Settlement, Heave & Creep: Types of Foundation Movement January 1, 2016
The general types of movement which can contribute to foundation distress and building damage are settlement, heave and creep. Another type of phenomena is shear failure of a footing. Shear failure is unusual in residential or light commercial structures because of light loadings. The vast majority of problems which we see related to foundation distress in single and multi-family residences and light commercial buildings have to do with either settlement, heave or creep, or combinations of these.
Settlement is what most people think of first when they see obvious foundation movement. This is a conditioned reflex. However, in most foundations around Central Texas settlement is probably less than 25% of the causes of foundation distress. Most of the soils around Central Texas are hard and strong and do not settle under typical residential or light commercial foundation loadings. The major exception is non-engineered and uncontrolled fill, of which Central Texas (and other parts of the world for that matter) have their share. Uncontrolled fill is becoming more common as more of the good building sites are used up and sites are used which require fill.
Fill can take several forms. It can be filling of a ravine to produce a level building area in a development, or it can be cut and fill on a slope. Cut and fill on slope is commonly used on rocky outcroppings. Even so, this type of fill, which is placed over rock and composed primarily of rock, can settle as well as slide down the slope.
Cut and fill can be used to level the building pad by cutting earth or rock from the uphill side and placing it on the downhill side. Often this placement is done without controlled compaction or quality control of the materials or techniques used. Many things can be found in such fills, including boulders, construction trash, brush, automobiles, and occasionally toxic wastes. Such fills should never be expected to support a foundation and the only solution is to rework them under the proper controlled conditions or construct foundations that have their bearing elements penetrate completely through these fills to stable conditions.
Occasionally, soft ground, load induced settlement occurs in Texas. Soil conditions conducive to this type of settlement are found along the coast, around lakes and in river bottom alluvial deposits. Settlement in these soils is caused by squeezing out water from the soil by adding structural loads, resulting in a volume reduction. The greater the added load, the more settlement could occur. Highly loaded footings can also undergo elastic strain settlement. For most residential and light commercial construction. These types of phenomena rarely cause problems.
Heave refers to the spontaneous movement of the soil under a foundation caused by clay expanding due to increase in the soil moisture. Moisture can change under foundations due to environmental factors, poor drainage, or plumbing leaks. This is a common situation in many parts of Texas, and indeed, many parts of the world. Most foundation problems in Texas (both in frequency and economic loss) are due to this type of movement. It is especially troublesome for lightly loaded foundations such as residential or light commercial structures, because the heavier the load of the structure, the more the swelling potential is restrained. Heave can take several forms. A center heave or doming effect is frequently seen where the soil swells more in the center than around the edges of the house (or dries and shrinks around the edges more than in the center). A reverse effect can also be seen with the edges curling up around the outside edge, because a wetting front has moved in from the outside. Either type of movement can produce excessive deflection of the foundation and damage to the superstructure.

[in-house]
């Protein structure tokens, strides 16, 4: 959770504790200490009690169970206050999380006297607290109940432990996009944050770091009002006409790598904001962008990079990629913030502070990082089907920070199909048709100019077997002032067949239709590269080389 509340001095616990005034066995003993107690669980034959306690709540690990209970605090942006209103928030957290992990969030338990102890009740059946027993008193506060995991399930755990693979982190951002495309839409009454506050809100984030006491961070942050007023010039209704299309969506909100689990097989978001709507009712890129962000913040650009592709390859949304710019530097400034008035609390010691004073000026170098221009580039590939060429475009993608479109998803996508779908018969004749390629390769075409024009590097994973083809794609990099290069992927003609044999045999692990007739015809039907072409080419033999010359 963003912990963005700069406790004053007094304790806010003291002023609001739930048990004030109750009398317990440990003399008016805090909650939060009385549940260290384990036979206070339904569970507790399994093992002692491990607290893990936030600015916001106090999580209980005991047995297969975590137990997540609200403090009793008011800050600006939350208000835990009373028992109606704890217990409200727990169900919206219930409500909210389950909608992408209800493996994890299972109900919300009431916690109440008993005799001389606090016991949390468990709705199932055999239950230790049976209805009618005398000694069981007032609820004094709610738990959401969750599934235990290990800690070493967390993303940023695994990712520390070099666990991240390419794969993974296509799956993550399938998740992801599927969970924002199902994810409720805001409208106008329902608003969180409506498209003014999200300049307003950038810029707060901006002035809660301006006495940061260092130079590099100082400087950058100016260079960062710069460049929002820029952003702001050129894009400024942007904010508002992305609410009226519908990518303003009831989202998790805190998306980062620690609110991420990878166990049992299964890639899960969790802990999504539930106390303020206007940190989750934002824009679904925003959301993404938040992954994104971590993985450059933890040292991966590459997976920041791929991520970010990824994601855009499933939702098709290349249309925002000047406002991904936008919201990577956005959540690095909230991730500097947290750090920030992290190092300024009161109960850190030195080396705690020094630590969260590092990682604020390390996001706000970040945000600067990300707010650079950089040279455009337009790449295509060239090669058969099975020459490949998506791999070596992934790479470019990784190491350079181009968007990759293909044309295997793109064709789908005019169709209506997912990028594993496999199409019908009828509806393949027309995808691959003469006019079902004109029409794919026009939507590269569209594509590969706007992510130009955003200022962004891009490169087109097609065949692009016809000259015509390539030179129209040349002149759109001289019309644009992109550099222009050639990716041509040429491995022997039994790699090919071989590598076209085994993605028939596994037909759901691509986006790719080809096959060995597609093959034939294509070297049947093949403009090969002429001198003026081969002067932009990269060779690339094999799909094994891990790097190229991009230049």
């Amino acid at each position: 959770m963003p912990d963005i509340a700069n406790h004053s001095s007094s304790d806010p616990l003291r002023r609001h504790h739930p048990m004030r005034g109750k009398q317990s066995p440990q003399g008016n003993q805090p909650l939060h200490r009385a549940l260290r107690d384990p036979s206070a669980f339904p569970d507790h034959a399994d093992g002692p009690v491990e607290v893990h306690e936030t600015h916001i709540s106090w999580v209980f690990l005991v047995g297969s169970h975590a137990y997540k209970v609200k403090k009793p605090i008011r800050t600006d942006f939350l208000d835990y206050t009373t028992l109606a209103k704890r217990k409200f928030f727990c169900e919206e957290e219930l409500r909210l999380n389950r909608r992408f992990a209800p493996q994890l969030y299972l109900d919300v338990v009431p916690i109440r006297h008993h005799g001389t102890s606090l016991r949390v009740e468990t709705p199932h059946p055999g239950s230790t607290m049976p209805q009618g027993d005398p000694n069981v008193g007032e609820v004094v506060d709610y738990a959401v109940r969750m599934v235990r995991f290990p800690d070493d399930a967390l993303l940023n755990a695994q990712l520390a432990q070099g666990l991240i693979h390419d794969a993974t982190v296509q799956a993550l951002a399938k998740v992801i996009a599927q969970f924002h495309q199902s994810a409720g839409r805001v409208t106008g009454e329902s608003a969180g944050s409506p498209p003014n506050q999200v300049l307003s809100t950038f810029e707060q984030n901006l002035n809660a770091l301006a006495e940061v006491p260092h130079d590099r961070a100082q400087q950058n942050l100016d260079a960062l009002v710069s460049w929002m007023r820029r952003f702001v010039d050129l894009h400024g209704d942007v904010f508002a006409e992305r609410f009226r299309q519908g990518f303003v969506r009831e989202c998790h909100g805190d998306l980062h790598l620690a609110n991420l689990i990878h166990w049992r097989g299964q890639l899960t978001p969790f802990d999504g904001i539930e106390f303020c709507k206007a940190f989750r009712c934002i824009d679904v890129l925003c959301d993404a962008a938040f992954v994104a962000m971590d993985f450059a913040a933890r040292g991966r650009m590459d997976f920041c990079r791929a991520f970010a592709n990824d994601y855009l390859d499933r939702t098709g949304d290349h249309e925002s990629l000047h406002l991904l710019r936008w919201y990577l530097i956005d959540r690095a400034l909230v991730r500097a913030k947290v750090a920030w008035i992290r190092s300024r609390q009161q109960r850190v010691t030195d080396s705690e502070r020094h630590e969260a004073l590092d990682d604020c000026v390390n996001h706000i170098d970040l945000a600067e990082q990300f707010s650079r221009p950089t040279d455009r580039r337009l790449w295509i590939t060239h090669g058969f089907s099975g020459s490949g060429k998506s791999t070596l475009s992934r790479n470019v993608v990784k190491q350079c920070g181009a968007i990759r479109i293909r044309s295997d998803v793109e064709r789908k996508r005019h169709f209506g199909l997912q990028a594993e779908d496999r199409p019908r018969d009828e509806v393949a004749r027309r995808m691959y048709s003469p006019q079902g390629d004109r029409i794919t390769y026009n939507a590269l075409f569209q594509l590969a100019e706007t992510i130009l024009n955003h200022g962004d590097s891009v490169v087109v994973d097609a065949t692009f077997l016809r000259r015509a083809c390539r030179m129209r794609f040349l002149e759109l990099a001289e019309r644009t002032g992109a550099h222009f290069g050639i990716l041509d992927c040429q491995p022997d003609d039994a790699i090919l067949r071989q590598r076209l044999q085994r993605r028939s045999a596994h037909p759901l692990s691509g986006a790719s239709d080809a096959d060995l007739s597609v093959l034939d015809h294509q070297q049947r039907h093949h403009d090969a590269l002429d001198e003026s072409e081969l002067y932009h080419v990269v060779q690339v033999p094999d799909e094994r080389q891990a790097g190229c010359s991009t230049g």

Downhill creep is a phenomena typically associated with expansive clays which are on slopes. The steeper the slope and the higher the clay reactivity, the more creep occurs. Downhill creep consists of very small movements of the clay soil in the downhill direction, such movements typically being on the order of fractions of an inch per year. The movements occur in spurts, usually accelerating during wet weather and stopping during dry weather. This downhill creep is not a landslide or catastrophic type movement of the earth, but simply a slow creep of the near surface soil which is reflected in tensile cracking of pavements, tilting of retaining walls, and lateral movement of foundations.
All these type of soil movements can contribute their share to foundation distress and even failure. All types of foundation distress can be remediated to some extent, depending on the amount of money available. It is far less expensive to have the site properly investigated by a geotechnical study and an adequate foundation design executed in the first place.